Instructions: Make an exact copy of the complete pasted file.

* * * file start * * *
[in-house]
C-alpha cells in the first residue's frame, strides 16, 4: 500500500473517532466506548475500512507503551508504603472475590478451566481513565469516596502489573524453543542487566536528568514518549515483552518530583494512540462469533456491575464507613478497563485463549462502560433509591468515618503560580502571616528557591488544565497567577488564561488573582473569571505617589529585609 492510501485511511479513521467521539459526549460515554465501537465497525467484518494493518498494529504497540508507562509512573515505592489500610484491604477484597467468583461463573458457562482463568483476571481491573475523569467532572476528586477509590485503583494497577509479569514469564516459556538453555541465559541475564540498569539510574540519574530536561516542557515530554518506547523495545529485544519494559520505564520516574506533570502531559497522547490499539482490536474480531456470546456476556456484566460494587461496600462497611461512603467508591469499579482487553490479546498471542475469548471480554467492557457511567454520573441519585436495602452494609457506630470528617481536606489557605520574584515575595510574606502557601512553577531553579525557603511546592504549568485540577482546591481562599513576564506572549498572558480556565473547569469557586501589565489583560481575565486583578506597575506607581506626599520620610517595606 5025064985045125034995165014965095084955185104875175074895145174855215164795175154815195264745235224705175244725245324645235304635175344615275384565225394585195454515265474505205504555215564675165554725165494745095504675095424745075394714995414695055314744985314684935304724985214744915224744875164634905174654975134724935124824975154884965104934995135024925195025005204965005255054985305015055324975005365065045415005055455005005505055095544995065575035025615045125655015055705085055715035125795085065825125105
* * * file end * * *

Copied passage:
[in-house]
C-alpha cells in the first residue's frame, strides 16, 4: 500500500473517532466506548475500512507503551508504603472475590478451566481513565469516596502489573524453543542487566536528568514518549515483552518530583494512540462469533456491575464507613478497563485463549462502560433509591468515618503560580502571616528557591488544565497567577488564561488573582473569571505617589529585609 492510501485511511479513521467521539459526549460515554465501537465497525467484518494493518498494529504497540508507562509512573515505592489500610484491604477484597467468583461463573458457562482463568483476571481491573475523569467532572476528586477509590485503583494497577509479569514469564516459556538453555541465559541475564540498569539510574540519574530536561516542557515530554518506547523495545529485544519494559520505564520516574506533570502531559497522547490499539482490536474480531456470546456476556456484566460494587461496600462497611461512603467508591469499579482487553490479546498471542475469548471480554467492557457511567454520573441519585436495602452494609457506630470528617481536606489557605520574584515575595510574606502557601512553577531553579525557603511546592504549568485540577482546591481562599513576564506572549498572558480556565473547569469557586501589565489583560481575565486583578506597575506607581506626599520620610517595606 5025064985045125034995165014965095084955185104875175074895145174855215164795175154815195264745235224705175244725245324645235304635175344615275384565225394585195454515265474505205504555215564675165554725165494745095504675095424745075394714995414695055314744985314684935304724985214744915224744875164634905174654975134724935124824975154884965104934995135024925195025005204965005255054985305015055324975005365065045415005055455005005505055095544995065575035025615045125655015055705085055715035125795085065825125105